All the items have been in the lab at Leeds where firearms are routinely tested, and a huge collection of reference firearms are just a few meters away. This is referred to as a ‘dirty lab’, and as I indicated at the start, there were errors in procedure in the storing of evidence, as in tamper bags were not sealed, and evidence was stored for 6 months in personal offices, not secure lockup.

The GSR samples were sent to a lab in Tamworth which has the accreditation for testing, and then onto another forensic lab, with the same accreditation to actually be tested.

GSR is very easily transferred, and contamination of the items is possible, especially at the factory where the same cleaning brushes are used for proofed and un-proofed items at the point of packing.

So, what were the GSR results for:

  1. The LBR – unknown they did not take a swab.
  2. The MLR – a very high amount of characteristic GSR, two types - potentially from two different types of ammunition, and large numbers of indicative particles were found to be present. In the forensic report it states the sample was very heavily loaded with particulate material.
  3. The 2 shrouded barrels – no characteristic GSR, and only a single particle of indicative GSR present. Again, the sample was heavily loaded with particulate material. These were identified as iron and chromium.

Characteristic GSR – produced when primers that contain combinations of lead, barium and antimony are fired.

Indicative GSR – produced by most ammunition, but not limited to fired ammunition. Not considered significant in isolation.

For the MLR, the final explanations by the GSR specialist were that either ammunition had been discharged through it, or something very heavily contaminated with GSR had been introduced into the barrel. He agrees that the GSR findings are “not conclusive evidence that the item has ever been fired”, as the second explanation does not require that ammunition has ever been fired through the barrel.

He agrees that it is highly unlikely that the 2 short barrels have ever been fired.

The different results for the MLR and the 2 short barrels can be explained by the different locations in which they are packed at the factory.

Since fouling is found on several different parts of a revolver on firing, why were no GSR swabs taken from say the firing pin, or the top strap on both the LBR and MLR for comparison.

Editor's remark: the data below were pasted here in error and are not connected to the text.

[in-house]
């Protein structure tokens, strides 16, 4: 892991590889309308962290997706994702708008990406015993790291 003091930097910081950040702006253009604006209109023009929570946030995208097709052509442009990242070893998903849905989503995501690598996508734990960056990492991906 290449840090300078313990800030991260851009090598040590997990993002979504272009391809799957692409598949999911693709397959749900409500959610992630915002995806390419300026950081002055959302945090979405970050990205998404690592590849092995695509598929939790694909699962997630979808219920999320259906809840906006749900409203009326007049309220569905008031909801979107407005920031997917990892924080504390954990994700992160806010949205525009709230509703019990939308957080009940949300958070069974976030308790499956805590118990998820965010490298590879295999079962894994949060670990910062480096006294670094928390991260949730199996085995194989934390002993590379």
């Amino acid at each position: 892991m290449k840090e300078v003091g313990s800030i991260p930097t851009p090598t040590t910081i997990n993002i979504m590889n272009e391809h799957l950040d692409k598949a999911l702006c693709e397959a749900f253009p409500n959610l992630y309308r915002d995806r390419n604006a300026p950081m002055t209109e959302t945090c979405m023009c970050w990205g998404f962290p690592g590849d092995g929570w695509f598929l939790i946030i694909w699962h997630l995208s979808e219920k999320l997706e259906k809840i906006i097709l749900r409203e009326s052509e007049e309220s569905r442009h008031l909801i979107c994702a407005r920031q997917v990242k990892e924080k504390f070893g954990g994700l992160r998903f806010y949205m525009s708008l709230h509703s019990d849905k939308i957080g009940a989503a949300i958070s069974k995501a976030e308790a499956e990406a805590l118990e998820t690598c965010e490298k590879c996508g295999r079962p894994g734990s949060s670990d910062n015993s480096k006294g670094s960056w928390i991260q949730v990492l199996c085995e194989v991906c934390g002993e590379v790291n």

Was a visual examination of the barrel rifling undertaken on any of the barrels for comparison. I know from experience that after proofing it takes us an age to clean the lead from the barrels of the MLRs. Were there any noticeable differences in the potential leading of the barrels to indicate whether they had been fired or not.

Alfa Proj were asked by Border Force how the manufacturing process was conducted. They categorically deny fitting any cylinders to the barrel frame assemblies designated MLR, this is also reflected in their invoice to Merseyside Armoury as there is a distinct 100-euro difference in the cost of a completed revolver and those supplied for completion as MLR’s.

The Border Force barrister was most insistent to press home to the Judge that the burden of proof lay with Merseyside Armoury, and when questioning Merseyside Armoury pressed the point that since Mr Geary was not present at the factory at the time they were manufactured he can not categorically say no cylinders were fitted to the MLR barrel frame assemblies. Not to be too flippant, neither was this barrister or the forensic scientists.

In a civil case, such as this, there is more leniency too on the type of evidence that is admissible, and that is worrying when so much of the forensic examination was not done to accredited standards, or even in person, as the lab is in Leeds, and the chief forensic examiner in this case works from home in Kent the majority of the time, according to lab staff.

The Judge had an unenviable job picking through what is and isn’t relevant, and gave a verbal ruling, followed by a written ruling on 11/12/23. He ruled in our favour.

The Judge was kind in his description of Mr Geary & Mr Westlake and said “both men have worked in the firearms business for many years, and each has an excellent reputation within that industry”. He accepted the evidence given by both, and by Alf Proj as honest, and that all three were fully aware of the risks to Mr Geary should he try to illegally import either a completed cartridge revolver or the component parts of a previously completed cartridge revolver.

The Judge describes all the other evidence presented as “circumstantial” and that in choosing between the scenario that all the “features observed result from manufacturing” is a simpler and more likely answer than the scenario that “the weapon was tested or proof fired for no apparent reason”.





Print | Sitemap
© Westlake Engineering